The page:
The competence of the three instructors greatly added to the success of the class . Mutual respect and the recognition of different styles and knowledge base greatly enhanced the students’ instruction and learning. The ability to lean on each other allowed all three instructors to give value to the class. It was a wonderful synergy of personalities and styles.
All of these positives still do not explain the tremendous success of this particular class. Twenty folks, competent, spirited, serious, intelligent, but, above all open to learning demonstrated an amazing level of expertise. They did it all. They learned the foundation which allowed them to succeed at the tests. They helped each other and supported each other when appropriate. But, in the testing they realized that the integrity of the Q is based on their own personal integrity. What a breath of fresh air. No pressure to cheat. No signs or even hints of cheating occurred. The students were good, very good. They are blessed with above average sensory skills. The have solid coffee knowledge and cupping skills. They all learned the SCAA cupping form in short order. Even the clean cup, sweetness and uniformity sections were understood and mastered. They increased sensory vocabulary during the tasting and smelling local products. The connection between common goods in their world and coffee sensations was made quickly and solidly. The idea that vocabulary is both local and universal was quickly grasped by all the students. Man, these guys are good. There was no apparent status. The students treated each other with respect. They all pitched in to clean. They all pitched in to run the cuppings in good order.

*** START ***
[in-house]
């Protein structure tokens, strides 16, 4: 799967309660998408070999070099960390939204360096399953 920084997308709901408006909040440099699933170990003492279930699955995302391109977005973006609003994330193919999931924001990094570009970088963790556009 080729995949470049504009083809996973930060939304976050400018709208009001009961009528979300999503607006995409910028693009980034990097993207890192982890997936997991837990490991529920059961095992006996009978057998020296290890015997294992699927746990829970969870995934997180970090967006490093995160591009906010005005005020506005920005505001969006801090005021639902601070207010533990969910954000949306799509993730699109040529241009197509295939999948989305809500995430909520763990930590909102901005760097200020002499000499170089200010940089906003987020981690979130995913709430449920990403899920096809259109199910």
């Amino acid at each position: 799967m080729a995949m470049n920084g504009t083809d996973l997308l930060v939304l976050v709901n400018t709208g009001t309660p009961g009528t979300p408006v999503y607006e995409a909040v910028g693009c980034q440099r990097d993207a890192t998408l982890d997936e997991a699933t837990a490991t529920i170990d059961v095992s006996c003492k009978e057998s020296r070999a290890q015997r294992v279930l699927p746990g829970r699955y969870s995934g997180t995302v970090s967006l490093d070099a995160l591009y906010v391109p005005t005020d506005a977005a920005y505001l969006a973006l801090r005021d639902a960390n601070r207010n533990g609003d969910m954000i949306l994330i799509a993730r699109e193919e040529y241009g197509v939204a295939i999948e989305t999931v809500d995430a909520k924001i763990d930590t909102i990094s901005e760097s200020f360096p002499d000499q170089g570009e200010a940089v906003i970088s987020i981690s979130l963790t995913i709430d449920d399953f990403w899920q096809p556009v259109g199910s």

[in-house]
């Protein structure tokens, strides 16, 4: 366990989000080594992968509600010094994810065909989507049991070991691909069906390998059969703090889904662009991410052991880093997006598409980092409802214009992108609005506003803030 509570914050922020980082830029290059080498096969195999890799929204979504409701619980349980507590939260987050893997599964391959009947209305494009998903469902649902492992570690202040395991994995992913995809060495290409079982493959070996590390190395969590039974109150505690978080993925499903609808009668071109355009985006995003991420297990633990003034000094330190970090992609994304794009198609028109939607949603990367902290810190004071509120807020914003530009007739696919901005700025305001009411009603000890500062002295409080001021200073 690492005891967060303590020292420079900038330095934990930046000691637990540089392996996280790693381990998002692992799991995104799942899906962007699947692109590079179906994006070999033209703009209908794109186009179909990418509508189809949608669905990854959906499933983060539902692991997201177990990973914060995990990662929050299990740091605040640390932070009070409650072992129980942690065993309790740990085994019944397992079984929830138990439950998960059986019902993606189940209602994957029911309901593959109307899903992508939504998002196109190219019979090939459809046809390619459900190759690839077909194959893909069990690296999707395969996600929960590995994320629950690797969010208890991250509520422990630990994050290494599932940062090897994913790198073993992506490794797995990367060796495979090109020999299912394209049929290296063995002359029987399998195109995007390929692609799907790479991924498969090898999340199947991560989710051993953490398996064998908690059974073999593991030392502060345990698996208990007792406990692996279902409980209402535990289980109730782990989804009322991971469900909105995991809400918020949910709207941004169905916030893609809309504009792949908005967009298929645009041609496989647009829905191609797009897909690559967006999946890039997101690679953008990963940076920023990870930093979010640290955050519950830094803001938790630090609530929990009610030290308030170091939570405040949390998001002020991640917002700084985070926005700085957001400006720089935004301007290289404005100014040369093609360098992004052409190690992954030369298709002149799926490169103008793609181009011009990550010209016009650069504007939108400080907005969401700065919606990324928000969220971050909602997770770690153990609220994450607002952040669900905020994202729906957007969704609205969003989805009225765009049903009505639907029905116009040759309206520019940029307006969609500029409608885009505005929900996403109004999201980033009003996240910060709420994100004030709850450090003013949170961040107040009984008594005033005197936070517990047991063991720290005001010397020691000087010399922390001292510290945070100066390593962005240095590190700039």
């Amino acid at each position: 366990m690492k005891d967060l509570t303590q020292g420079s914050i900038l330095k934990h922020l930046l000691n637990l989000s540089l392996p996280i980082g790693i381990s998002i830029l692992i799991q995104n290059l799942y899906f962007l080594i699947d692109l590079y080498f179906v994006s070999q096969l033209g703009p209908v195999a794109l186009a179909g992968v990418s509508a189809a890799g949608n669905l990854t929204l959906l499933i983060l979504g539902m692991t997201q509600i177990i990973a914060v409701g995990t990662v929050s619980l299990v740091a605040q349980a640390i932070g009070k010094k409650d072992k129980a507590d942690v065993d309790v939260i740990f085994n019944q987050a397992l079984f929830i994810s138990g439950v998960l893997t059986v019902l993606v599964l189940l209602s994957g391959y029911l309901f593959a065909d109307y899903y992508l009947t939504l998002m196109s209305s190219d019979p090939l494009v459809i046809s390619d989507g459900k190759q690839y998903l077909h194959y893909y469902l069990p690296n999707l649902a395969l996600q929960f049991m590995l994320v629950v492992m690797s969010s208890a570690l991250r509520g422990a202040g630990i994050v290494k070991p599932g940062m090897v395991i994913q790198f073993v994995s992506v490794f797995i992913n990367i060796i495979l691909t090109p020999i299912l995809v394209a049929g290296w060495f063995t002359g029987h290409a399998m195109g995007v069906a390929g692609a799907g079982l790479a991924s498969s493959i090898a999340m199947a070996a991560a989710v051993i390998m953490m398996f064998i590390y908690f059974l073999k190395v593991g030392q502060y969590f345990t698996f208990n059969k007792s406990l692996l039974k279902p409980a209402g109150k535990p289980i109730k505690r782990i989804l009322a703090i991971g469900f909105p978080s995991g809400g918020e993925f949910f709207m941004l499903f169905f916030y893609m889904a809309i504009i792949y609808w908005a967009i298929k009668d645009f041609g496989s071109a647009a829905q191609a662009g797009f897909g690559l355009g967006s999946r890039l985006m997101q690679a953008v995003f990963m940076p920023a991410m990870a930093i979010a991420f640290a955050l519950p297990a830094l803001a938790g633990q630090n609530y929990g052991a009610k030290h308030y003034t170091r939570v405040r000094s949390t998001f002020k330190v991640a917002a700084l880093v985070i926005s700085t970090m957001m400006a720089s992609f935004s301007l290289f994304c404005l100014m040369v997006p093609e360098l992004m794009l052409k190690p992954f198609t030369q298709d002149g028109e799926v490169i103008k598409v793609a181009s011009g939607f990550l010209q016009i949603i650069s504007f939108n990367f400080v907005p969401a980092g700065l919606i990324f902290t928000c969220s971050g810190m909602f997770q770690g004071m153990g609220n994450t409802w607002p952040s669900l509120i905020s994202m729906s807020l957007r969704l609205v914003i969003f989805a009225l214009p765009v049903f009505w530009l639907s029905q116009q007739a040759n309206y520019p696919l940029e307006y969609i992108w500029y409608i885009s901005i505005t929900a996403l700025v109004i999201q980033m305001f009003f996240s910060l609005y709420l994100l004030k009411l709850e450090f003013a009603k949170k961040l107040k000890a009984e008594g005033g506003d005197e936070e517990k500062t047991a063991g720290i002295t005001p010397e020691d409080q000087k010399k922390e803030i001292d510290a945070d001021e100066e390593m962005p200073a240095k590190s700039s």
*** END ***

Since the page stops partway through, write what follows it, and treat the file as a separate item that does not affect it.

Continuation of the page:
Order
. They supported each other and the process. Attuned, involved, excited. A real pleasure.

.

K.C.’s report is an amazing document. It is a tangible representation of his analytical abilities and his dedication to doing things right. He was a pleasure to work with. Daniel Mulu is a generous spirited person. His preparation of the site and folks speak to his skills logistically. His heart is huge and he provided enthusiastic encouragement to KC, myself and mostly to the students. I really look forward to working with both of these guys. What a pleasure.

Posted by jeremy raths on December 13, 2009. Continue Reading

Tom Watson.

Amazing stuff. Tom has really created a huge spirit for all of us Boomers.

Many of us coffee folks have had conversations over the years regarding the loss of physical ability as we grow wise. Smell and taste are the core of our industry. Cupping and evaluating coffees are central to our growth. But the small losses are more than made up by the ongoing experiences.

Just like Tom we know the bumps and the higglies. We know classic coffees. We know the ins and outs of roasting. The subtle developments. The clever ways to attempt to get the perfect cup. Our cupping memories are called upon. Kenyas are compared to the great Kenyas of the past. Sumatras are judged for wonderful body. Naturals are revered for wonderul dark fruit and hints of courageous character.